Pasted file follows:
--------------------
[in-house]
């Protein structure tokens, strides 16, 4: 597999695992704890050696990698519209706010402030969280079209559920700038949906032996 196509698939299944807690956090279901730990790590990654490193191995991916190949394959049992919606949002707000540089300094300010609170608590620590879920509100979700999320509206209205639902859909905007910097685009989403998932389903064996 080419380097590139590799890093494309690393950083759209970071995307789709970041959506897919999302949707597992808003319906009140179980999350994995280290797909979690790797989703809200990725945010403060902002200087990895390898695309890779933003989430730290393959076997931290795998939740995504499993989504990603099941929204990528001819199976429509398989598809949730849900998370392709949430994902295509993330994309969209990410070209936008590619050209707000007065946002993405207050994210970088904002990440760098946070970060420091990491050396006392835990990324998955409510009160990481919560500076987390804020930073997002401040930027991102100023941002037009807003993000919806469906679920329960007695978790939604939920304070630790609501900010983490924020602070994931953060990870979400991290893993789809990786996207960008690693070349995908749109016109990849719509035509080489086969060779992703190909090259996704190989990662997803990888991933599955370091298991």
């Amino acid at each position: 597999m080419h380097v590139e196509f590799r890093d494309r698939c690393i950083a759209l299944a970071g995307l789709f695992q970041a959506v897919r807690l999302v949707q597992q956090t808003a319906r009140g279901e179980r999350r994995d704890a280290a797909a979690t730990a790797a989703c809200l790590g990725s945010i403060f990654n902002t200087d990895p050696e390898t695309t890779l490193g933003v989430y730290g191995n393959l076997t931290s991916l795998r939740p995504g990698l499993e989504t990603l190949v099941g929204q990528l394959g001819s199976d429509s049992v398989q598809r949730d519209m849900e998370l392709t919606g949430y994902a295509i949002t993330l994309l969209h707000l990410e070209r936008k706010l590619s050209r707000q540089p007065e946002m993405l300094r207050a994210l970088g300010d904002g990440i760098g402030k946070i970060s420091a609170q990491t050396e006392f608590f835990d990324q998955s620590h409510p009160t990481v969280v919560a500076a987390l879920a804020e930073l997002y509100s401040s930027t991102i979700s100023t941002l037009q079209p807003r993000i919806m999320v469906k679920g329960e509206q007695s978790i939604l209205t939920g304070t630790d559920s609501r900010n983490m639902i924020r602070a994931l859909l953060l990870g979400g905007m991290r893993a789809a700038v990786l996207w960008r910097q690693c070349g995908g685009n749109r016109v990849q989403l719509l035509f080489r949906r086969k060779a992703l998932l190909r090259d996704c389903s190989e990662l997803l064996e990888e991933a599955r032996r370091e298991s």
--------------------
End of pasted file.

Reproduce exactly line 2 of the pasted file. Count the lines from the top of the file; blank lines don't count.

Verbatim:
């Protein structure tokens, strides 16, 4: 597999695992704890050696990698519209706010402030969280079209559920700038949906032996 196509698939299944807690956090279901730990790590990654490193191995991916190949394959049992919606949002707000540089300094300010609170608590620590879920509100979700999320509206209205639902859909905007910097685009989403998932389903064996 080419380097590139590799890093494309690393950083759209970071995307789709970041959506897919999302949707597992808003319906009140179980999350994995280290797909979690790797989703809200990725945010403060902002200087990895390898695309890779933003989430730290393959076997931290795998939740995504499993989504990603099941929204990528001819199976429509398989598809949730849900998370392709949430994902295509993330994309969209990410070209936008590619050209707000007065946002993405207050994210970088904002990440760098946070970060420091990491050396006392835990990324998955409510009160990481919560500076987390804020930073997002401040930027991102100023941002037009807003993000919806469906679920329960007695978790939604939920304070630790609501900010983490924020602070994931953060990870979400991290893993789809990786996207960008690693070349995908749109016109990849719509035509080489086969060779992703190909090259996704190989990662997803990888991933599955370091298991």